Eliminator pumper-tankers can be built on dual rear axle chassis, like this demo unit built by KME on a Freightliner M2-112 carrying a Hale DSD 1,500-gpm single stage pump, a 3,000-gallon UPF water tank, and three Newton 10-inch electrically controlled dump valves, one at the rear, and one on each side over the rear axles.
Tankers (tenders), especially those carrying very large amounts of water, have sometimes been criticized for two major drawbacks: sacrificing compartment space to get to a specified gallonage and having heavy and less responsive handling capabilities. But such worries have been taken out of the picture with the introduction of KME’s Eliminator™ tanker.
KME Eliminator tankers are designed to carry a large amount of water while exhibiting unmatched handling capabilities and still give fire departments plenty of hose storage space and ample compartment options.
Mark Kopunek, KME product manager, says the Eliminator tanker line is available in water tank capacities ranging from 1,000 to 4,000 gallons. “The Eliminator tanker is custom designed to lower the water tank center of gravity and distribute the water between the front and rear axles for a better handling ability,” he says. “This also reduces the cost of ownership of the vehicle.”
KME’s Eliminator body allows for hundreds of compartment configurations, ranging from simple low side compartments to full height/split depth compartments for pumper-tanker configurations.
The Eliminator’s pump panel has an angled gauge panel that gives an operator an improved view of the control from the standard operating position while still keeping the pump panel width as tight as possible, even when packaged with a 1,500-gallon-per minute (gpm) rated pump and lowered single stack crosslays.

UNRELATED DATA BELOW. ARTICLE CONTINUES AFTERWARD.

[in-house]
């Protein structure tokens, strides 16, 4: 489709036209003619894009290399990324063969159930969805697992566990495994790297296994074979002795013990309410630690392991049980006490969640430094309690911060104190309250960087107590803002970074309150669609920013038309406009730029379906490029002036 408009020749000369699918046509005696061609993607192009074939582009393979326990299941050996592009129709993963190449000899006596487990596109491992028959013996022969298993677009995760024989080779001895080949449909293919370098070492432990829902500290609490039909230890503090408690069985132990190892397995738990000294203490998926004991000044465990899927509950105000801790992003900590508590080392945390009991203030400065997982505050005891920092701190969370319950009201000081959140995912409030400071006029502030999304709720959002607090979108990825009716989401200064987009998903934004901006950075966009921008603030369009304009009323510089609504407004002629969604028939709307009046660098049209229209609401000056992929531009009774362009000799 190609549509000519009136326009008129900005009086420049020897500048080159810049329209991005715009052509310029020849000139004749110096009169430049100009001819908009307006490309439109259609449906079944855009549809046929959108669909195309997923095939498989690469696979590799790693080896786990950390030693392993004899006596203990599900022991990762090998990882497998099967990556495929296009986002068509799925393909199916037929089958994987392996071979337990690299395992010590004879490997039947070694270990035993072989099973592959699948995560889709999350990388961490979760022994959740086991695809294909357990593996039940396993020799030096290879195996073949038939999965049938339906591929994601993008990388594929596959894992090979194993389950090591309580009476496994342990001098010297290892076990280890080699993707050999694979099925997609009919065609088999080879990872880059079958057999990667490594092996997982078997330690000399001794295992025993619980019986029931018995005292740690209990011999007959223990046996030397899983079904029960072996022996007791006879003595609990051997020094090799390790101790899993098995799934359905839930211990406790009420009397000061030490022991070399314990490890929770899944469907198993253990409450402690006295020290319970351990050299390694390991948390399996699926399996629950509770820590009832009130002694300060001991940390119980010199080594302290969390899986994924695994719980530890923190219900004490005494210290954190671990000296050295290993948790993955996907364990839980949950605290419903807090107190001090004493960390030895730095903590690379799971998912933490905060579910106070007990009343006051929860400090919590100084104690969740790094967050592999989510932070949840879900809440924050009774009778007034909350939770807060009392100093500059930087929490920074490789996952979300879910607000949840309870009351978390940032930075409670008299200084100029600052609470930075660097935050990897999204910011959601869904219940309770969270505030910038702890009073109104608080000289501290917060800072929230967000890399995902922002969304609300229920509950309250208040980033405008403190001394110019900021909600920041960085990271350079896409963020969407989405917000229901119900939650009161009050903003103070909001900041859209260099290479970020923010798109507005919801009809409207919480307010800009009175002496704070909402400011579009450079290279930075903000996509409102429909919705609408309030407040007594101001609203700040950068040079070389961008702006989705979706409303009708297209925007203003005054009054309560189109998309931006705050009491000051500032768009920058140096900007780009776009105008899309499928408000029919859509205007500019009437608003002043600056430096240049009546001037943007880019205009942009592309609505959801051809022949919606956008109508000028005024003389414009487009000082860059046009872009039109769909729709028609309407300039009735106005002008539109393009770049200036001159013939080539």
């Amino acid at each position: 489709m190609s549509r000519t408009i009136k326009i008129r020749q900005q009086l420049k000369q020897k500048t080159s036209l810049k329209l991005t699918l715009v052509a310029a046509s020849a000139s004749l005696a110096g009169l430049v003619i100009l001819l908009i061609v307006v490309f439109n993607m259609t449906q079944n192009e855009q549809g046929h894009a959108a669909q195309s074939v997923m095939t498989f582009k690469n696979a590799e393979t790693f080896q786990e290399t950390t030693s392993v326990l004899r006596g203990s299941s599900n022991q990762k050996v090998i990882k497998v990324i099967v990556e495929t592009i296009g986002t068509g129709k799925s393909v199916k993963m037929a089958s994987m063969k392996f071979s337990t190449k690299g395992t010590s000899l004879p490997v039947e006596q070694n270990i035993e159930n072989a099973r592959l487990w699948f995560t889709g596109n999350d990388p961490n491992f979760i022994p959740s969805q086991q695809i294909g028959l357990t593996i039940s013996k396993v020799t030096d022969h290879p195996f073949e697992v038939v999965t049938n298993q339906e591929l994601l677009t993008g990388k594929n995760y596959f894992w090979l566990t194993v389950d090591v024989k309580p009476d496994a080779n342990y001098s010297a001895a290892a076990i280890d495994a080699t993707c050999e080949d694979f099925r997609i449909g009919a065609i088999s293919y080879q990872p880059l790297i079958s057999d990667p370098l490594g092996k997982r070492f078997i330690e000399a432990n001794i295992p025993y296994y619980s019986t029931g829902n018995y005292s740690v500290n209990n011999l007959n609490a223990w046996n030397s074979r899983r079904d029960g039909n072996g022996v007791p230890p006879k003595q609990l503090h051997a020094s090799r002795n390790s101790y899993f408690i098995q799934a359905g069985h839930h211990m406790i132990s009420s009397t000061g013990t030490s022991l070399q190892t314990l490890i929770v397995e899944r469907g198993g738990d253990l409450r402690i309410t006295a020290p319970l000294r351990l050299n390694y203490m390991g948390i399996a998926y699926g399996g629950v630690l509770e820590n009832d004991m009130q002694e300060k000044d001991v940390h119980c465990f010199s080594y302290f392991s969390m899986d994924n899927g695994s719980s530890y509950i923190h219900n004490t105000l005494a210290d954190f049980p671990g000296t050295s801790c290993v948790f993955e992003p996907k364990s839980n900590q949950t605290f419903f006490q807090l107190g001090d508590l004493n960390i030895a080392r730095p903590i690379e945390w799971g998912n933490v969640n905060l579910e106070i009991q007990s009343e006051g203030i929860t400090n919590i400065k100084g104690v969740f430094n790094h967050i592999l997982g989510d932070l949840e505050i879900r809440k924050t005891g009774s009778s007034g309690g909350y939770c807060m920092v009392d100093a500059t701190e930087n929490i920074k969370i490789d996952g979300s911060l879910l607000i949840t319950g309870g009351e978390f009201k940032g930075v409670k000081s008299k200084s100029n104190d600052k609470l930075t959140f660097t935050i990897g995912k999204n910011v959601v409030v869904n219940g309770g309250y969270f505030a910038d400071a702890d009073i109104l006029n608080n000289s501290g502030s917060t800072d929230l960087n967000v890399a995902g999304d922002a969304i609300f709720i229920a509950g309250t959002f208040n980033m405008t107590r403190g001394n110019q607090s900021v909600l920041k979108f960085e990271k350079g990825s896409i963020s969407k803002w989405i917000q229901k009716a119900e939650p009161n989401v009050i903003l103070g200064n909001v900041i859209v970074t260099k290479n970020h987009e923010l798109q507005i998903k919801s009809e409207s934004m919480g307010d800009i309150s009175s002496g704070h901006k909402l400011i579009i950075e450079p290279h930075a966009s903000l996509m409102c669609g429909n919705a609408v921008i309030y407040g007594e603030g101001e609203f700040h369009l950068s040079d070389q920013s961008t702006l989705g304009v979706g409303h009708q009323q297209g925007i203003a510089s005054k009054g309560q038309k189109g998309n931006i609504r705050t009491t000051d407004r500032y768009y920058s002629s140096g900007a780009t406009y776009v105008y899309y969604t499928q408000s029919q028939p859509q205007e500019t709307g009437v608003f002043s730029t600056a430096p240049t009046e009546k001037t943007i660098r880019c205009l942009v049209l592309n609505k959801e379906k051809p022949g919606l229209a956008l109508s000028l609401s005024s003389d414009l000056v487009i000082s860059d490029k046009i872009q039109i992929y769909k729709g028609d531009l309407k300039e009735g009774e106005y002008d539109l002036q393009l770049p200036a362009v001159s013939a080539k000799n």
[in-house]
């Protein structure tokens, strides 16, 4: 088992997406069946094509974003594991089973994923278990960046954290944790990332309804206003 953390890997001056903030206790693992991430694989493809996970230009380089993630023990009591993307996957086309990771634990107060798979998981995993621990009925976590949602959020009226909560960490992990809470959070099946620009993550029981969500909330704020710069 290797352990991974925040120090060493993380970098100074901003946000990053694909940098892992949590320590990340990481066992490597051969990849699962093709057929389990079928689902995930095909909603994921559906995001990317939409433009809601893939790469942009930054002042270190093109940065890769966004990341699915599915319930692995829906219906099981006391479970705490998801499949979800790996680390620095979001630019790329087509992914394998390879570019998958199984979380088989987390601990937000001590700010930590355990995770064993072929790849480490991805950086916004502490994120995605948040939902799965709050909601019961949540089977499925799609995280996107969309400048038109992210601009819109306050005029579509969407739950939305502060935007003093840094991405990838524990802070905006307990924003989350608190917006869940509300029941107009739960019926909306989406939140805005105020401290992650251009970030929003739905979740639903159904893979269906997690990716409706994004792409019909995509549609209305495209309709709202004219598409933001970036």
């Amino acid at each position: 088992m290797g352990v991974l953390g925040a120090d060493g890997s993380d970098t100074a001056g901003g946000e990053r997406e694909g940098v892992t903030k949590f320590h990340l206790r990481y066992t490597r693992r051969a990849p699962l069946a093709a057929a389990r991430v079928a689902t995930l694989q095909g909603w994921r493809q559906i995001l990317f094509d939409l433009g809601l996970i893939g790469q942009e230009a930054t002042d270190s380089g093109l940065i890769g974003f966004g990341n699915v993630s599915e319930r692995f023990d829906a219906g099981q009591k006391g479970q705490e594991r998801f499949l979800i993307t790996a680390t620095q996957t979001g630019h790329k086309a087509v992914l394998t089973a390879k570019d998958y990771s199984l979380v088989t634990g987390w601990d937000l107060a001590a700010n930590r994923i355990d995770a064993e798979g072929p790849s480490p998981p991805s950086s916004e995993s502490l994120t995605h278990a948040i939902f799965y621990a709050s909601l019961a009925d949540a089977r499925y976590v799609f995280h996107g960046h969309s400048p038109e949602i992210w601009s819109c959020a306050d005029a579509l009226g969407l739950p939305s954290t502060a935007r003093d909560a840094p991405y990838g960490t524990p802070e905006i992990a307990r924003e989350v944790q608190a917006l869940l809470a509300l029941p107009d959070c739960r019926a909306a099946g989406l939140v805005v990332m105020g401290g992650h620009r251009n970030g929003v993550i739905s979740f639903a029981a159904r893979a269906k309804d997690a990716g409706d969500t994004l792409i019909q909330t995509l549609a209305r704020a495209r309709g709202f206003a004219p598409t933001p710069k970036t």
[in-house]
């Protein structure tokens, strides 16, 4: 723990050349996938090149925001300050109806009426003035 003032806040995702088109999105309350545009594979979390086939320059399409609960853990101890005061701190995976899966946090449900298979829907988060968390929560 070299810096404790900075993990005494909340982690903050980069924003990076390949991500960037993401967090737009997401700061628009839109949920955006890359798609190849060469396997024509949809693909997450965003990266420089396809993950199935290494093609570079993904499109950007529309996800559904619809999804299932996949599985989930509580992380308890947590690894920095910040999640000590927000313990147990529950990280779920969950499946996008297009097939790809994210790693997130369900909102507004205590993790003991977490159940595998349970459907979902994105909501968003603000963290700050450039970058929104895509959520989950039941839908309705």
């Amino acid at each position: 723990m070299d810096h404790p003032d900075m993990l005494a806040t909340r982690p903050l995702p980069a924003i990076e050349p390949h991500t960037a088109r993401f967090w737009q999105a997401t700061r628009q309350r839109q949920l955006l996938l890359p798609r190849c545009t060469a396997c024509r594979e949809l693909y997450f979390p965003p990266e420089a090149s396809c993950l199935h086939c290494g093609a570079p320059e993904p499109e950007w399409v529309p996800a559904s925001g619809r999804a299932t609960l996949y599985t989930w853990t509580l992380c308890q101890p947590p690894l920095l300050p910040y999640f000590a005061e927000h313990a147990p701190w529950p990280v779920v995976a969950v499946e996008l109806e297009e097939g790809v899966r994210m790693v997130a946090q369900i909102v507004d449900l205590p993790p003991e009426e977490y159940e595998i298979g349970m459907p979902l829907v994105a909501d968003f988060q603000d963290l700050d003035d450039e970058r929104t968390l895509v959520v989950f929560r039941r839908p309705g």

“The biggest innovation with the Eliminator is putting a 2,500-gallon UPF polypropylene tank on a 33,500-pound-rated single axle commercial chassis that allows for optimal weight distribution and makes the vehicle much easier to handle,” Kopunek points out.
“The design of the Eliminator has the tank extending forward over the pump panel area, which extends the weight distribution forward and lowers the center of gravity by eight inches,” Kopunek says. “This gives us an excellent front-to-rear weight distribution of 60 percent on the rear axle and 40 percent on the front axle.”
KME recently built an Eliminator pumper-tanker for the West Chester (SC) Fire Department on an International 4400 two-door single rear axle chassis with a Hale DSD 1,250-gpm single-stage pump, a 2,000-gallon UPF water tank, a rear 10-inch Newton swivel dump, a portable water tank rack on the driver’s side, and a standard pumper complement of ladders and two 10-foot hard suction hoses on the officer’s side rack with both racks being electrically operated Zico models.
For the Owasco (NY) Fire Department, KME built an Eliminator pumper-tanker on a custom Panther chassis with a single rear axle carrying a Hale DSD 1,500-gpm single-stage pump and a 2,000-gallon UPF water tank powered by a 450-horsepower Cummins ISL9 diesel engine and an Allison 3000 EVS automatic transmission.
Eliminator tankers also can be built on dual rear axle vehicles and carry water tanks up to 4,000 gallons in size. KME recently completed a pumper-tanker demo unit on a Freightliner M2-112 two-door chassis with a dual rear axle that carries a Hale DSD 1,500-gpm single-stage pump and a 3,000-gallon UPF water tank with three Newton 10-inch electric dump chutes–one at the rear and one on each side over the rear axles.
ALAN M. PETRILLO is a Tucson, Arizona-based journalist, the author of three novels and five nonfiction books, and a member of the Fire Apparatus & Emergency Equipment Editorial Advisory Board. He served 22 years with the Verdoy (NY) Fire Department, including in the position of chief.